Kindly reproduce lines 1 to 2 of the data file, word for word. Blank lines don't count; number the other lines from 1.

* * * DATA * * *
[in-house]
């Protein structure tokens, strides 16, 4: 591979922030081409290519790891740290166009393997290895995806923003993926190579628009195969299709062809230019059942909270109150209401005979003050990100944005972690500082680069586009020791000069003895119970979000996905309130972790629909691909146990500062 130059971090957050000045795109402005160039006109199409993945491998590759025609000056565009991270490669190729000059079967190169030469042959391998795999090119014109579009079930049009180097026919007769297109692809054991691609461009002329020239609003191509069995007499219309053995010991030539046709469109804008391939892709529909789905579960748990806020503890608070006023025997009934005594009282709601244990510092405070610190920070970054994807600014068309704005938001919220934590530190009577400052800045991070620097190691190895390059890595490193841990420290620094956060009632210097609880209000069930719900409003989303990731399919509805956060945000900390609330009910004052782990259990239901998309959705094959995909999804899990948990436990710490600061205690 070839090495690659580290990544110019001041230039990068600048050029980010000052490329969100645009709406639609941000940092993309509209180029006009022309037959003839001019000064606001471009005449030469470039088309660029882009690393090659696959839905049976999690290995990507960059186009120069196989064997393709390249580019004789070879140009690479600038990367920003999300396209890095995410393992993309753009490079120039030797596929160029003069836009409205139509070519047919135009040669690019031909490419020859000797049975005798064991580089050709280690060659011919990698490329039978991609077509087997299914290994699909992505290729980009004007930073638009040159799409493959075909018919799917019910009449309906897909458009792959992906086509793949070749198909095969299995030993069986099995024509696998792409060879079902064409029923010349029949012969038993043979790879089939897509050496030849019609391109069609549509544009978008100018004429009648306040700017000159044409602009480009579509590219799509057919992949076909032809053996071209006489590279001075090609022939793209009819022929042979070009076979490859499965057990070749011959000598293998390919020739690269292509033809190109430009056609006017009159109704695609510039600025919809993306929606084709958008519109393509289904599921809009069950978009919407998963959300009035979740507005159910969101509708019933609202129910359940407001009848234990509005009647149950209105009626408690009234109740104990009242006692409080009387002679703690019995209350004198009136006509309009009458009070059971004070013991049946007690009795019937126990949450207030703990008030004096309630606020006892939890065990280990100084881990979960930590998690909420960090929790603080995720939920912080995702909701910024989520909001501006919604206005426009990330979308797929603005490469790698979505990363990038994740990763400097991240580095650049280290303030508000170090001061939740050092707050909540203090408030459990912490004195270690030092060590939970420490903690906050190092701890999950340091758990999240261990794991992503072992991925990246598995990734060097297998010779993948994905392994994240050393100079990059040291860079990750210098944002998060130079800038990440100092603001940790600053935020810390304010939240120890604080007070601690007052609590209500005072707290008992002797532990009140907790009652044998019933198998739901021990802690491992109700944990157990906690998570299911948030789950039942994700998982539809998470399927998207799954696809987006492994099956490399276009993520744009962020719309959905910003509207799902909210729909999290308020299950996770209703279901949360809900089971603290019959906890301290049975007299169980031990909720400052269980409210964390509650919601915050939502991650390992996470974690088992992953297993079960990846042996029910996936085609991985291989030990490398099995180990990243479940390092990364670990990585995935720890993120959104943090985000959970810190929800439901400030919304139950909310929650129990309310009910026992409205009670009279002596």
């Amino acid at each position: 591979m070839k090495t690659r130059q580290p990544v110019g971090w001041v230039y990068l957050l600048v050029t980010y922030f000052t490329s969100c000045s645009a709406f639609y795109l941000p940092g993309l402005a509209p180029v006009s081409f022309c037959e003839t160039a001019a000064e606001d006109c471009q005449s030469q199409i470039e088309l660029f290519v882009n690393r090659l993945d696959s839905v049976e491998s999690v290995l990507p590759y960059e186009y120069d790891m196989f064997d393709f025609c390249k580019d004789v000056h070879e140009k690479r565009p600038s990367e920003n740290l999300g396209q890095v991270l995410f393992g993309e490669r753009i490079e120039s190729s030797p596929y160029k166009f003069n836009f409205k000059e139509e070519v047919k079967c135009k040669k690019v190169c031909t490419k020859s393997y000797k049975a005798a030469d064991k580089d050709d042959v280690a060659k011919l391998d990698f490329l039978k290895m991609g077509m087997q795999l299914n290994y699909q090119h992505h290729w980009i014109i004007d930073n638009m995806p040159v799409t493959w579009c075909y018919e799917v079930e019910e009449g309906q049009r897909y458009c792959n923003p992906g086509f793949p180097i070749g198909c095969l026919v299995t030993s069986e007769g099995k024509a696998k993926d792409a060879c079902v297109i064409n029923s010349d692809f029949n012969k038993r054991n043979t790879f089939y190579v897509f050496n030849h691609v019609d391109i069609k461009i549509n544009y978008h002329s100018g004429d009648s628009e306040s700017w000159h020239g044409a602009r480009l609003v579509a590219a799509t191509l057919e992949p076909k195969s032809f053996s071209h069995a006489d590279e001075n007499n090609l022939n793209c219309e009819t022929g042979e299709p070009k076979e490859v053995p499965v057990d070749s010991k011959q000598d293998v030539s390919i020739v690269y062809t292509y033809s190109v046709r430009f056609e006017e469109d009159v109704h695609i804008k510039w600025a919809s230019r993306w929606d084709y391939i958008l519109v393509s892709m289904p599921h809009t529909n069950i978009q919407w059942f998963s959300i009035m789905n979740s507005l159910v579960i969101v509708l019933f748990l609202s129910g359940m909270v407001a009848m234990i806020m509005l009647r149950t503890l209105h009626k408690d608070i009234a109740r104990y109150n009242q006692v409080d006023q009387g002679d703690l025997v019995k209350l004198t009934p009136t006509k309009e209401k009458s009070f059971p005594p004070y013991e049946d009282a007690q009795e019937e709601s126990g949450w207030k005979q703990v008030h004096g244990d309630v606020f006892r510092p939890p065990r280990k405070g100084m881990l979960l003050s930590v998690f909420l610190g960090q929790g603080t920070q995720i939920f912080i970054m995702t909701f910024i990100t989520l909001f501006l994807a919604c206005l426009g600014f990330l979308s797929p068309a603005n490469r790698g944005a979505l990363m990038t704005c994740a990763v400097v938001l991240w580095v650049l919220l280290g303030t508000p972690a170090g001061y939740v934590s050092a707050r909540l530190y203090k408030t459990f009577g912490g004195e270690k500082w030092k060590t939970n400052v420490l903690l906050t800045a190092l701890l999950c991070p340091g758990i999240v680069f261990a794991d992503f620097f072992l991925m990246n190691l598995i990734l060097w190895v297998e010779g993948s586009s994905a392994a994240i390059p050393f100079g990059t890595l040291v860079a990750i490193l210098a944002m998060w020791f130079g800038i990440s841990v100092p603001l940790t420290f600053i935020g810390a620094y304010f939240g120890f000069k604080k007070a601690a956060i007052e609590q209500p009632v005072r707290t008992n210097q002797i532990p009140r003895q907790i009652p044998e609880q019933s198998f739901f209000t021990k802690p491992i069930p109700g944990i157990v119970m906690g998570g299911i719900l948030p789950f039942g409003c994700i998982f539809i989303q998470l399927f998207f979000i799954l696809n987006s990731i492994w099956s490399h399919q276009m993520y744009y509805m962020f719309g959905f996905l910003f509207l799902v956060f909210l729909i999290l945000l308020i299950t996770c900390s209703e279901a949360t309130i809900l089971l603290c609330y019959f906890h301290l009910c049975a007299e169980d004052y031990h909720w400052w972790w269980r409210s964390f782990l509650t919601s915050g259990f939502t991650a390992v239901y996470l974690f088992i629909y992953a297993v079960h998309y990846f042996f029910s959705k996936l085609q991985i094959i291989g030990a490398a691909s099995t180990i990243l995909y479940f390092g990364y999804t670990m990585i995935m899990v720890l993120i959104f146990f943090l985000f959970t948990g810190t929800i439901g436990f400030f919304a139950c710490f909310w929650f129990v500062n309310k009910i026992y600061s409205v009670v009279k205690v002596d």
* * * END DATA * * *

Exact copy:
[in-house]
């Protein structure tokens, strides 16, 4: 591979922030081409290519790891740290166009393997290895995806923003993926190579628009195969299709062809230019059942909270109150209401005979003050990100944005972690500082680069586009020791000069003895119970979000996905309130972790629909691909146990500062 130059971090957050000045795109402005160039006109199409993945491998590759025609000056565009991270490669190729000059079967190169030469042959391998795999090119014109579009079930049009180097026919007769297109692809054991691609461009002329020239609003191509069995007499219309053995010991030539046709469109804008391939892709529909789905579960748990806020503890608070006023025997009934005594009282709601244990510092405070610190920070970054994807600014068309704005938001919220934590530190009577400052800045991070620097190691190895390059890595490193841990420290620094956060009632210097609880209000069930719900409003989303990731399919509805956060945000900390609330009910004052782990259990239901998309959705094959995909999804899990948990436990710490600061205690 070839090495690659580290990544110019001041230039990068600048050029980010000052490329969100645009709406639609941000940092993309509209180029006009022309037959003839001019000064606001471009005449030469470039088309660029882009690393090659696959839905049976999690290995990507960059186009120069196989064997393709390249580019004789070879140009690479600038990367920003999300396209890095995410393992993309753009490079120039030797596929160029003069836009409205139509070519047919135009040669690019031909490419020859000797049975005798064991580089050709280690060659011919990698490329039978991609077509087997299914290994699909992505290729980009004007930073638009040159799409493959075909018919799917019910009449309906897909458009792959992906086509793949070749198909095969299995030993069986099995024509696998792409060879079902064409029923010349029949012969038993043979790879089939897509050496030849019609391109069609549509544009978008100018004429009648306040700017000159044409602009480009579509590219799509057919992949076909032809053996071209006489590279001075090609022939793209009819022929042979070009076979490859499965057990070749011959000598293998390919020739690269292509033809190109430009056609006017009159109704695609510039600025919809993306929606084709958008519109393509289904599921809009069950978009919407998963959300009035979740507005159910969101509708019933609202129910359940407001009848234990509005009647149950209105009626408690009234109740104990009242006692409080009387002679703690019995209350004198009136006509309009009458009070059971004070013991049946007690009795019937126990949450207030703990008030004096309630606020006892939890065990280990100084881990979960930590998690909420960090929790603080995720939920912080995702909701910024989520909001501006919604206005426009990330979308797929603005490469790698979505990363990038994740990763400097991240580095650049280290303030508000170090001061939740050092707050909540203090408030459990912490004195270690030092060590939970420490903690906050190092701890999950340091758990999240261990794991992503072992991925990246598995990734060097297998010779993948994905392994994240050393100079990059040291860079990750210098944002998060130079800038990440100092603001940790600053935020810390304010939240120890604080007070601690007052609590209500005072707290008992002797532990009140907790009652044998019933198998739901021990802690491992109700944990157990906690998570299911948030789950039942994700998982539809998470399927998207799954696809987006492994099956490399276009993520744009962020719309959905910003509207799902909210729909999290308020299950996770209703279901949360809900089971603290019959906890301290049975007299169980031990909720400052269980409210964390509650919601915050939502991650390992996470974690088992992953297993079960990846042996029910996936085609991985291989030990490398099995180990990243479940390092990364670990990585995935720890993120959104943090985000959970810190929800439901400030919304139950909310929650129990309310009910026992409205009670009279002596």